Moves to cut waiting lists for the hard of hearing could result in even longer queues for hearing aids, the Royal National Institute for the Deaf fears.
Digital hearing aids are a major advance
Research by Conservative MP Grant Shapps found waits of up to five years for new digital hearing aids.
Ministers admitted queues were too long and said they will shortly publish an "action plan" to tackle the problem.
But the RNID says the pledge only applies to hearing tests and queues for new aids could get even longer.
Welwyn Hatfield MP Grant Shapps surveyed nearly 100 NHS trusts throughout England and said he was "shocked" when the results came through.
He found the average time from referral to fitting was over 40 weeks and re-assessments were taking 64 weeks.
"Delivering maximum 18 week waiting times was the key objective for the NHS under this government, it is disappointing that yet again the government have failed to even come close to meeting that target.
"Extra cash has been pumped into these services but the support is gradually being taken away leaving long waits for a service that affects hundreds of thousands of people across the country."
The increase in waiting time for fitting the first digital hearing aid is over 16% while reassessment waiting times have gone up by a "staggering" 41%, said Mr Shapps.
Patients are waiting well over a year for reassessment fitting of hearing aids and some Trusts are taking even longer, with re-assessed fittings in Blackpool, Fylde and Wyre Hospitals taking five years.
A spokesman for the Department of Health said: "We know that some people are waiting a long time for NHS hearing services which is why we are developing a national action plan to improve access to these services.
"We hope to announce details of this shortly. In the meantime, there are targets in place to see a consultant within 13 weeks and for diagnostic tests, including audiology, to be undertaken within 13 weeks by March 2007.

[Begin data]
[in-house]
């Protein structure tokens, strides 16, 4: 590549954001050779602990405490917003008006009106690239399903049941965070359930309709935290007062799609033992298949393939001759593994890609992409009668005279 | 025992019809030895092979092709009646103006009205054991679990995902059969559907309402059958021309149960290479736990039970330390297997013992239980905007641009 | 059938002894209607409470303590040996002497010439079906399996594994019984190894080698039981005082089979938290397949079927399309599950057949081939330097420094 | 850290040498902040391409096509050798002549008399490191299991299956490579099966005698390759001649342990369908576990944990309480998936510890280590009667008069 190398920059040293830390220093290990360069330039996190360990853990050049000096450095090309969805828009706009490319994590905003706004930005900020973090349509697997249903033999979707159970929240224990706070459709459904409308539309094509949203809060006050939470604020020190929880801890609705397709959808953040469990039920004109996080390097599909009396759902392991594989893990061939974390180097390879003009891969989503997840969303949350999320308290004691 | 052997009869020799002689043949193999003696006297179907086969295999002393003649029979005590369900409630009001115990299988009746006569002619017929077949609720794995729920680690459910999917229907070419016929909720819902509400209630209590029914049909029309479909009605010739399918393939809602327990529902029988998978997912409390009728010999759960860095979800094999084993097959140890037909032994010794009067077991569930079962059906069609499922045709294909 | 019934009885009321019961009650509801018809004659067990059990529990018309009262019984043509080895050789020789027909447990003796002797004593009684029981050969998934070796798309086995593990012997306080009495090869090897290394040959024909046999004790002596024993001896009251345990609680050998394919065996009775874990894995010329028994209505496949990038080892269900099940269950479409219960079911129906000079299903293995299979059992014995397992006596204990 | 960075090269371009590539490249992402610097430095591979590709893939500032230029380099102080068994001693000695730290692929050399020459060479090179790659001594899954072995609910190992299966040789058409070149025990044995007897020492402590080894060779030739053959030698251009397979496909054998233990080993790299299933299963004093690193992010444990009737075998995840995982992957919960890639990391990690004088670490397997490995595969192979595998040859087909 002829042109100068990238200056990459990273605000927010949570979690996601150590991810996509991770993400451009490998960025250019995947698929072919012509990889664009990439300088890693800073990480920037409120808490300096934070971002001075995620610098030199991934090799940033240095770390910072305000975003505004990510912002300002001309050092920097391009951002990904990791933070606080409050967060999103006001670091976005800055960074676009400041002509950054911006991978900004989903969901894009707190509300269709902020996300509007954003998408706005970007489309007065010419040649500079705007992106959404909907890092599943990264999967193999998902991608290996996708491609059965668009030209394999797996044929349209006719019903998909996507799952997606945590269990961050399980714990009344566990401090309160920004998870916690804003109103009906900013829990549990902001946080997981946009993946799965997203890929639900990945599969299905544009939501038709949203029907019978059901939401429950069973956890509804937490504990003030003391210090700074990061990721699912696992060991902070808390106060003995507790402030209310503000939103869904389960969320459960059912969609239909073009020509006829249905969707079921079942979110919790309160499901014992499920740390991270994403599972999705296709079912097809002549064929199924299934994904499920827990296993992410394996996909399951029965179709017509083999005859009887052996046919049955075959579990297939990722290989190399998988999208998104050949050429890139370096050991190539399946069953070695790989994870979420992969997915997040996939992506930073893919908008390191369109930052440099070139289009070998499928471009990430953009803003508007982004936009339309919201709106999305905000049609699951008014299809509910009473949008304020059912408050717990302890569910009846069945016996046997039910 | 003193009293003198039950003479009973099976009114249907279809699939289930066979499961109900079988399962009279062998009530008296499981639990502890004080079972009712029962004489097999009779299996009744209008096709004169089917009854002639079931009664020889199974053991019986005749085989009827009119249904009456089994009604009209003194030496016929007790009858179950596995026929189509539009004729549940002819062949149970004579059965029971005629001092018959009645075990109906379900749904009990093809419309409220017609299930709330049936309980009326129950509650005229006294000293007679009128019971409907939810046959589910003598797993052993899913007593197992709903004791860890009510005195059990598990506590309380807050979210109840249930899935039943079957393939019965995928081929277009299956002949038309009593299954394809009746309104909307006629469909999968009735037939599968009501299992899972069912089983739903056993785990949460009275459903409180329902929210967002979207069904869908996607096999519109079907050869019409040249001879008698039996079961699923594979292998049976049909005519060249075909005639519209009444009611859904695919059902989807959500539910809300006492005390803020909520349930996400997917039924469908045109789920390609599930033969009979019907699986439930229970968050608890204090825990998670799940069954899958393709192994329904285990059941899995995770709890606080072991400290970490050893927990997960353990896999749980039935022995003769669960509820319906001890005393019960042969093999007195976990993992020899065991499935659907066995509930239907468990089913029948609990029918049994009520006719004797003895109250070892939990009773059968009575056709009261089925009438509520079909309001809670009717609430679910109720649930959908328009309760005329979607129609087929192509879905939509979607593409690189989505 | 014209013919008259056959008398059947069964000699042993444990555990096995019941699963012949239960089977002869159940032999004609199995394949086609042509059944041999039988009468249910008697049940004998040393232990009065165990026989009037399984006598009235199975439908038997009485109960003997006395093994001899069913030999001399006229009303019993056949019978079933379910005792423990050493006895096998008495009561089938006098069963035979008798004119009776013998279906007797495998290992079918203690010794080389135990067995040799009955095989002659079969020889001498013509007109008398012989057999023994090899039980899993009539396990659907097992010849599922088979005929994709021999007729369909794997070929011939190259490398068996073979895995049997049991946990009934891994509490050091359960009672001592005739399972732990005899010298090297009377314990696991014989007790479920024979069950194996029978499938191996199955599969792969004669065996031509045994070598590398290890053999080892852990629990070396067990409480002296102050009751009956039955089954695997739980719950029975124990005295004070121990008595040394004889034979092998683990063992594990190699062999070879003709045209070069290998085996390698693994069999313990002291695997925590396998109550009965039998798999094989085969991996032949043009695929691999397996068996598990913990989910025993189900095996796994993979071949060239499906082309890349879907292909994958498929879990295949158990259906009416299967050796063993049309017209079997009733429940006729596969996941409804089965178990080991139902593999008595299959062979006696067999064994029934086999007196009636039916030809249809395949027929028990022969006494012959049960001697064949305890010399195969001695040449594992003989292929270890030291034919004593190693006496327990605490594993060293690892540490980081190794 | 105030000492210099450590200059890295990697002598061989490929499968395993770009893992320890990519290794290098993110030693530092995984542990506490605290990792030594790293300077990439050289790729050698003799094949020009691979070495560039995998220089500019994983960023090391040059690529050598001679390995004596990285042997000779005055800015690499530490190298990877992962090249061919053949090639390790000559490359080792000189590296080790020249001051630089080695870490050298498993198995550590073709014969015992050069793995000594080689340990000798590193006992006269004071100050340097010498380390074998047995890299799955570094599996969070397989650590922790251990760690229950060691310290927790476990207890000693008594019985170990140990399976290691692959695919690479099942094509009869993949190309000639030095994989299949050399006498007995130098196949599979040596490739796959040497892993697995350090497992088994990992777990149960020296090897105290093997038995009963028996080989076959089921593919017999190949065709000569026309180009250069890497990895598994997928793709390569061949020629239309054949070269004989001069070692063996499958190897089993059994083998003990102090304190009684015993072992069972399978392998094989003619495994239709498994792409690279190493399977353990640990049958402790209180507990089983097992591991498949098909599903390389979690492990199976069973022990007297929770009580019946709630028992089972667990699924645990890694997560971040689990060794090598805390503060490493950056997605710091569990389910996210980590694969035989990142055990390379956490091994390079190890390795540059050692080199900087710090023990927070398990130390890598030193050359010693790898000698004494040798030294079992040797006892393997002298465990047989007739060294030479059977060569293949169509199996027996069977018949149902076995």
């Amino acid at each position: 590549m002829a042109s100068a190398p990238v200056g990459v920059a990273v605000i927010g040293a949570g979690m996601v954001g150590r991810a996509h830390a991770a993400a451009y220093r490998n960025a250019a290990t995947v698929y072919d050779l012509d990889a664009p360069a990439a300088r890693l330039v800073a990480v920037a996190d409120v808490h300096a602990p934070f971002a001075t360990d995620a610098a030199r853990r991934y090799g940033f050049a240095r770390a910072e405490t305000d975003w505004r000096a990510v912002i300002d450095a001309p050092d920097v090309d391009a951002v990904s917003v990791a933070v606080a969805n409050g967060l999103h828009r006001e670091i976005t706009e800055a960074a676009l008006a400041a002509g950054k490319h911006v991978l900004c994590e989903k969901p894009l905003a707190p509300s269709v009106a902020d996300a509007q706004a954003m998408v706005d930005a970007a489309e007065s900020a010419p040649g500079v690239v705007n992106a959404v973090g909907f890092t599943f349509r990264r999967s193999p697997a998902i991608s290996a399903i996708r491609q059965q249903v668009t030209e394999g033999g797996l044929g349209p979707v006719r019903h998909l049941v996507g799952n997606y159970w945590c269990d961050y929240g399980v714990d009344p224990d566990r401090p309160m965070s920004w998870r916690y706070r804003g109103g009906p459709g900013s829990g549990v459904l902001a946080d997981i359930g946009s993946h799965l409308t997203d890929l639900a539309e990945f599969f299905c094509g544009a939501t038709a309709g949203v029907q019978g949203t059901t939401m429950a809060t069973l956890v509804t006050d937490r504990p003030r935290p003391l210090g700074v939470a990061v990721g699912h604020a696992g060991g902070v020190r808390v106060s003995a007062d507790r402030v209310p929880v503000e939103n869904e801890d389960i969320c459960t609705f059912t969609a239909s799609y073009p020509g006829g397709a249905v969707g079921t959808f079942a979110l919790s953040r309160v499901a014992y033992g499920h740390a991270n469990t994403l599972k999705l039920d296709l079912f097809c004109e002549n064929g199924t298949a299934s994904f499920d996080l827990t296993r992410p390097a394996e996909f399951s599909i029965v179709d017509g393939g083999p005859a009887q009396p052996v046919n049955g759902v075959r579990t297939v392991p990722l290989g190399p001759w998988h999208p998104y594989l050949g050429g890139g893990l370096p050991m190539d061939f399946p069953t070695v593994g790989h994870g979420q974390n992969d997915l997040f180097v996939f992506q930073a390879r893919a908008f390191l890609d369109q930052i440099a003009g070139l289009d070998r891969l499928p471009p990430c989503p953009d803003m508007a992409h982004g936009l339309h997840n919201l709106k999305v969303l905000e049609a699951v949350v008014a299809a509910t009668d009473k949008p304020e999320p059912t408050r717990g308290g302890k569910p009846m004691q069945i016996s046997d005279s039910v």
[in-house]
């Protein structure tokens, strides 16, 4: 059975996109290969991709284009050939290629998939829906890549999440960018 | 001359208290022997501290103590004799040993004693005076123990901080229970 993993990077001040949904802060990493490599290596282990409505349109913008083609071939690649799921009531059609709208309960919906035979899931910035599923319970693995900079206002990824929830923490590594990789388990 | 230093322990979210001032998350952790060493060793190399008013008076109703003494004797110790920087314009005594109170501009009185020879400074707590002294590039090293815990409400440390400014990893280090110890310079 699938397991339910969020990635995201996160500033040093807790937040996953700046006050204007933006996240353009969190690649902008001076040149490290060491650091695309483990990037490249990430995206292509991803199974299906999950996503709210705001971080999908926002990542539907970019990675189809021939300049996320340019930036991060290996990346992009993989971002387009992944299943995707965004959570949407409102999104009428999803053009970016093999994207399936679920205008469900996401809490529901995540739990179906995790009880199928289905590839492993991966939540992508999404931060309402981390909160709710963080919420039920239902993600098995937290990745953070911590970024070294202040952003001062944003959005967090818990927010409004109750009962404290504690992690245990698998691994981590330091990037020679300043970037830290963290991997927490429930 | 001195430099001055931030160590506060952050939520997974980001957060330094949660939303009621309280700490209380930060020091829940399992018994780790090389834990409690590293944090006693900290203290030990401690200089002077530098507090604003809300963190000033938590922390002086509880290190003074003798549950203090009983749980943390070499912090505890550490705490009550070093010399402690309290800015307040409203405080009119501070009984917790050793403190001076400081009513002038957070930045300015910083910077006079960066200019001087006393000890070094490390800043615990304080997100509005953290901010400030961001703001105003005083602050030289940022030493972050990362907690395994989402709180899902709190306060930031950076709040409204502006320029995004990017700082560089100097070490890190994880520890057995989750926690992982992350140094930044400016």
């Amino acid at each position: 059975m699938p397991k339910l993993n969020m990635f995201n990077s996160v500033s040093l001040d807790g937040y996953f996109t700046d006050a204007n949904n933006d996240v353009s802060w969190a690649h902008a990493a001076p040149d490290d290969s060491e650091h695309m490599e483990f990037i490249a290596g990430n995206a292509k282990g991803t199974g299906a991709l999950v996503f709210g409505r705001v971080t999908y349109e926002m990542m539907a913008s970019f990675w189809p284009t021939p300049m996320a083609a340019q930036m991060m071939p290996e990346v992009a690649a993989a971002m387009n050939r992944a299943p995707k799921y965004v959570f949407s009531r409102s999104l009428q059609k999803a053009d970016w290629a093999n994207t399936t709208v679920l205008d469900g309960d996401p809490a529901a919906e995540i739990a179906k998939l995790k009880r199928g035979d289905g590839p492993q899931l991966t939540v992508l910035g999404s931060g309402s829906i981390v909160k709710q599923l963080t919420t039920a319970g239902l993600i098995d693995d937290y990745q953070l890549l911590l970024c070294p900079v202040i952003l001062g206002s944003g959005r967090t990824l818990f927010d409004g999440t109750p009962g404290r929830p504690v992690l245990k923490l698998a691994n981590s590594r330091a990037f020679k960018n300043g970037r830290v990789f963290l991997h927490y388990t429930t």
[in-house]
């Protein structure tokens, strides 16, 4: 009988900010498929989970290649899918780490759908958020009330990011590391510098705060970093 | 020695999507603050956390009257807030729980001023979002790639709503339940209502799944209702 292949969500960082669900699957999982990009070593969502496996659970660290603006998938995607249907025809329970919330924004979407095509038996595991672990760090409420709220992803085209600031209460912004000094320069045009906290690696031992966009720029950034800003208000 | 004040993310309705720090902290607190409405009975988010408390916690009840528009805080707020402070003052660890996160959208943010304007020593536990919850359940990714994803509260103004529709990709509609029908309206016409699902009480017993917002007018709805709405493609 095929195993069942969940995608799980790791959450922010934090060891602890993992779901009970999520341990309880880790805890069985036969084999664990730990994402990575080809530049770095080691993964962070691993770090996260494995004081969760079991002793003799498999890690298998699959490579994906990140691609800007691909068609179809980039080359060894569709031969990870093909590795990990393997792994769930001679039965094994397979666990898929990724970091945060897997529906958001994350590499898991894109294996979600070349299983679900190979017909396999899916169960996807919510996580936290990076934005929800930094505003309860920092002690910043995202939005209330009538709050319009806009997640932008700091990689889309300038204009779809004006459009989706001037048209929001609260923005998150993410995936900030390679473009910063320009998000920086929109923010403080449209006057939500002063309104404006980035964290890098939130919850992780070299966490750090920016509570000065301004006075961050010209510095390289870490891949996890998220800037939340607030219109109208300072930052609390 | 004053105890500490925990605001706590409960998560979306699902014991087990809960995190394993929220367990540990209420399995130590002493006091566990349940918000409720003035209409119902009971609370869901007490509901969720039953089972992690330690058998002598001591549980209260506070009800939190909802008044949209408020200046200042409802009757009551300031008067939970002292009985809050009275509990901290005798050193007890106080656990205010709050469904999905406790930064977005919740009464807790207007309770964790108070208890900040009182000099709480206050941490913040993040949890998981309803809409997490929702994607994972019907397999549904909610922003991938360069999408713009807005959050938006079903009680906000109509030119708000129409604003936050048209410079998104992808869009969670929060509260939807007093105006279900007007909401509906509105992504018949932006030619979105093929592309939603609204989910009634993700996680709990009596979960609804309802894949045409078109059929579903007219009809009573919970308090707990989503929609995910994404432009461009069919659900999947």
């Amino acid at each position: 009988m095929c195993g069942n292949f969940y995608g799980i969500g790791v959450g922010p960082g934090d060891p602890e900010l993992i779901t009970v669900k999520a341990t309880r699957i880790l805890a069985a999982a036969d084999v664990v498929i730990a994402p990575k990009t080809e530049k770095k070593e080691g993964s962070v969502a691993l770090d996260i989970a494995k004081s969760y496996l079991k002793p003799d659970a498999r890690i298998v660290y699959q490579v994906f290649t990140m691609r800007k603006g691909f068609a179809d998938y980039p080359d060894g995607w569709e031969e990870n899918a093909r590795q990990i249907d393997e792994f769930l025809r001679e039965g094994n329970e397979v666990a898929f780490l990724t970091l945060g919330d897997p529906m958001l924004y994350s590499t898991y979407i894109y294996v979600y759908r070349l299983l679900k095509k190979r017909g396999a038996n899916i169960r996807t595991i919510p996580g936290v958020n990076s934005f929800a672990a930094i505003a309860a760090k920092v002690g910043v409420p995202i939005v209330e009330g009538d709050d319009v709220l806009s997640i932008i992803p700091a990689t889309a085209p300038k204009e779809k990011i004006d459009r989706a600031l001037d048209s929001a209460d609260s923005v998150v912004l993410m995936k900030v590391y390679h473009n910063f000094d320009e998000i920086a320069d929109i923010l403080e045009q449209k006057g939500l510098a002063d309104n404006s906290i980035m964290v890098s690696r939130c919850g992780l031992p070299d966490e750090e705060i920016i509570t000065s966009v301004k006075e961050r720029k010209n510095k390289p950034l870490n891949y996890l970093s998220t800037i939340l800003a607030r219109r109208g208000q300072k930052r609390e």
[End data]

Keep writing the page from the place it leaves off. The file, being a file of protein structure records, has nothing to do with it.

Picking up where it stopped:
"We also announced recently that we are seeking to make up to 300,000 extra hearing tests per annum available to the NHS from the independent sector to help clear these waiting lists."
But the Royal National Institute for the Deaf said the proposed measures could make waiting lists for new aids even longer.
RNID Senior Audiology Specialist Angela King said: "These are targets for getting your hearing assessed only. There are no targets in place for getting your hearing aids fitted.
"Our concern therefore, is that efforts will be diverted into meeting the targets for assessing hearing, and waiting times for getting hearing aids will lengthen even further.
"While we welcome the government's intention to purchase up to 300,000 patient journeys, this is totally dependent on Primary Care Trusts being willing to commission them.
"Given the lack of a target and the current squeeze on health service budgets, it remains questionable whether they will do this."
It is estimated that 5-6 million people would benefit from a hearing aid, but only two million have them fitted.
The government began to roll out a programme to replace analogue hearing aids with digital versions six years ago, and the latest technology has been available in all English hospitals for over 18 months.